Royal College of Psychiatrists responds to Government delays to 'junk food' policies

Statement / comment
17 May 2022

The Government has announced it will delay the introduction of TV and online advertising restrictions and volume promotion policies designed to address obesity. We know that those with obesity are more likely to experience depression and other mental health disorders as well as disproportionately affecting more deprived communities. Therefore, this announcement will only exacerbate existing health inequalities.

It is crucial that there is a restriction on advertising for highly marketed, ultra-processed foods and their often-misleading price offers. The health of the nation also depends on action on socio-economic deprivation, overall food quality, and urban planning. In particular, targeted action is required to address those most affected by the cost-of-living crisis.  

Experts in obesity and eating disorders agree that any legislation to address obesity must also be balanced with the needs of those suffering from eating disorders.  

Dr Jonathan Campion, Clinical and Strategic Codirector of the Public Mental Health Implementation Centre, at the Royal College of Psychiatrists said:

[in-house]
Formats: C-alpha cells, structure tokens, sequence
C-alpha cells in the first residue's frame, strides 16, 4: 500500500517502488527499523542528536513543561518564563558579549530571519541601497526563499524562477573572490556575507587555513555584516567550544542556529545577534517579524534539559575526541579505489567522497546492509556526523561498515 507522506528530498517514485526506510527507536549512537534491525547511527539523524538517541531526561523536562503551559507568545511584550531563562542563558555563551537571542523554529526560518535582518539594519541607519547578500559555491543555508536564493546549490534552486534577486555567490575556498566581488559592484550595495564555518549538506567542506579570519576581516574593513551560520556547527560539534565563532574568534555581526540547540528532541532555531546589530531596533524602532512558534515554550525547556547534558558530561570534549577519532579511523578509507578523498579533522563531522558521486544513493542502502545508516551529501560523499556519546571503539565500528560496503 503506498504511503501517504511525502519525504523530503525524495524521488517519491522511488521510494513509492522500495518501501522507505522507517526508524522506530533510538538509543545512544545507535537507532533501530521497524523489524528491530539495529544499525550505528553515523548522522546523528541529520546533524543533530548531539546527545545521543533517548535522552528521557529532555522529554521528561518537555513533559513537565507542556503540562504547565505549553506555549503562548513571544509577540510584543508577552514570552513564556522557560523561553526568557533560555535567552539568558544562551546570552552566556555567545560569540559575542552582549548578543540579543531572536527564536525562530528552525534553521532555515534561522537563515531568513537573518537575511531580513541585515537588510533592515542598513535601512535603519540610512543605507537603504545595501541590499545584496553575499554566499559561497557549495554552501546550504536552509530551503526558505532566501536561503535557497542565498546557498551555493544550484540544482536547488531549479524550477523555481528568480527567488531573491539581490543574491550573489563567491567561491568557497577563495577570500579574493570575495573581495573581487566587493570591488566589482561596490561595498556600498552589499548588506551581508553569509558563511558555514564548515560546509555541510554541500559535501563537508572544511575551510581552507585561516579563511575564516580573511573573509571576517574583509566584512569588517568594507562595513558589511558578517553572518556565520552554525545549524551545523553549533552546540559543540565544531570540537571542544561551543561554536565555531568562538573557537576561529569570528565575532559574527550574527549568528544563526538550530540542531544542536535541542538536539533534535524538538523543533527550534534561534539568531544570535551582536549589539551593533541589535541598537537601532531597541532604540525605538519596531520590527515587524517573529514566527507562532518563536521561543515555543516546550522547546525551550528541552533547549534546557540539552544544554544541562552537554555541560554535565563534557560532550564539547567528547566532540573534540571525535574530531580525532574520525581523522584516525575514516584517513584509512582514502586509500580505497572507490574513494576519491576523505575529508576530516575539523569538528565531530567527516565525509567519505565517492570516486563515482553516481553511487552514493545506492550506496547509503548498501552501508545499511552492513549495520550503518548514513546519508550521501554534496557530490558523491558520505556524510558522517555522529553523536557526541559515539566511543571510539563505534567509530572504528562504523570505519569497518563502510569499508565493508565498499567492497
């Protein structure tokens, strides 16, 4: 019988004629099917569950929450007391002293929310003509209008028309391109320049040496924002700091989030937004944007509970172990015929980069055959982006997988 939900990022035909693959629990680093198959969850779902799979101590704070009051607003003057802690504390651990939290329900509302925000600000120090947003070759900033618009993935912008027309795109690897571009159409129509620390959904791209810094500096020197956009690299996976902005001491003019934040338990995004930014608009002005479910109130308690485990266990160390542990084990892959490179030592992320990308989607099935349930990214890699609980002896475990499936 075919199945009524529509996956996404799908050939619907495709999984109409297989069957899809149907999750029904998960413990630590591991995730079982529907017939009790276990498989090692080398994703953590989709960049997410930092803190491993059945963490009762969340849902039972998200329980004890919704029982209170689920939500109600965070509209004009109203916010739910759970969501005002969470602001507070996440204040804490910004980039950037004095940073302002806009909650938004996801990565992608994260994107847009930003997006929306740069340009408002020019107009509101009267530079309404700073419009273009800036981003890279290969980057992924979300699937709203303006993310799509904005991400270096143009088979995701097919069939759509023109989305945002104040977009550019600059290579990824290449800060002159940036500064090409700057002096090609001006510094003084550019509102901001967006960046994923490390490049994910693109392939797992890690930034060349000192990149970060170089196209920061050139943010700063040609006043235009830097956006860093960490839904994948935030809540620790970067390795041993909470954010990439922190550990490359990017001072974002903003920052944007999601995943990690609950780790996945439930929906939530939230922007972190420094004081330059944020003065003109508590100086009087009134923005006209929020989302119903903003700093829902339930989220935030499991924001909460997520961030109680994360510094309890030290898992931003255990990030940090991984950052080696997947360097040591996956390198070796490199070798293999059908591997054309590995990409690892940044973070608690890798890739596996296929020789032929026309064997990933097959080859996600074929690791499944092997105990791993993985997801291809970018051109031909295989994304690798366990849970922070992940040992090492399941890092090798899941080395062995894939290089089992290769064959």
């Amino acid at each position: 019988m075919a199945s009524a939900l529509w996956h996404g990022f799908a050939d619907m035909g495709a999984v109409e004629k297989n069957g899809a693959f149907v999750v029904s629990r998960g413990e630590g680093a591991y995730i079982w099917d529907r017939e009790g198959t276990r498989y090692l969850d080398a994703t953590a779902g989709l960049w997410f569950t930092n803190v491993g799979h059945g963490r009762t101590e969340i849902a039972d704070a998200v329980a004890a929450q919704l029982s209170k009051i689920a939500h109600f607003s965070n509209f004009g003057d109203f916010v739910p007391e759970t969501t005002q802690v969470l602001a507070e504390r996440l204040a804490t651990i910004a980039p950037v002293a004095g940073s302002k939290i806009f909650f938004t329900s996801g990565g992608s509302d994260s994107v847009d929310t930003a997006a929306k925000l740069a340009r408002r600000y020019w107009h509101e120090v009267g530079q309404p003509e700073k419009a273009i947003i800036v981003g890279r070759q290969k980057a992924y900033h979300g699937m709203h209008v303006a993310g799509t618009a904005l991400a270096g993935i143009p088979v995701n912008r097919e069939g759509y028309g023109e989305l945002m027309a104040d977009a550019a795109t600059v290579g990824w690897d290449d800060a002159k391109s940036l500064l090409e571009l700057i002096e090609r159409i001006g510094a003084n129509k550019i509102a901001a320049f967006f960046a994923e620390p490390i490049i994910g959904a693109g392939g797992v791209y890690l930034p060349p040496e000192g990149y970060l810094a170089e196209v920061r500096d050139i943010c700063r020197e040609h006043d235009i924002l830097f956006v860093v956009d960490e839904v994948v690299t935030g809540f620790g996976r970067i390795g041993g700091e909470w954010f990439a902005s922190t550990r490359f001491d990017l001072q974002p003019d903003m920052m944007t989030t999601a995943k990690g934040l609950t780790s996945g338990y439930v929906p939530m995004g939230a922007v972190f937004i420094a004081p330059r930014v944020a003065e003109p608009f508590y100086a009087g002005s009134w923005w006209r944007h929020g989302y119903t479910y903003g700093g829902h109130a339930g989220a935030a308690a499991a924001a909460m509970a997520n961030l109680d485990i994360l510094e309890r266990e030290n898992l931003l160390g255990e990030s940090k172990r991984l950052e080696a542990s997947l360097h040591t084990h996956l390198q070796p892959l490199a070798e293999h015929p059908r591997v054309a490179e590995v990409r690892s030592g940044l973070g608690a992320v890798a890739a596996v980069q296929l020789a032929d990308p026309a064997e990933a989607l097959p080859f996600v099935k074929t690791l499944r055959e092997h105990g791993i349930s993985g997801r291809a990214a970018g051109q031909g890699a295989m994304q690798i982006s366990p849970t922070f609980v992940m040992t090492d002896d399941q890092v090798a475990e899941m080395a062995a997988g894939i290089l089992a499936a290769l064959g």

“We are extremely concerned by the Government’s decision to delay policies designed to reduce obesity and promote healthy eating and lifestyles, including restrictions on TV and online advertising as well as supermarket promotions. These promotions are often deceptively priced and offer ultra-processed food in place of healthier alternatives. They disproportionately affect the health of the more deprived parts of the community and those at increased risk of obesity, including people with mental health conditions.

“By delaying meaningful action on “junk food” promotions, the Government undermines its obesity strategy and risks the target of halving childhood obesity by 2030. These moves will effectively place responsibility for preventing obesity and managing eating disorders firmly on the individual.

“Public health policies must address the socio-economic deprivation and poor food quality at the heart of this issue, alongside regulating the food, diet and fitness industries. The creation and protection of safe physical spaces that encourage play and active transport, like walking and cycling, are also vital in the fight against obesity. These strategies are also useful to promote mental health, including the prevention of eating disorders.” 

For further information, please contact: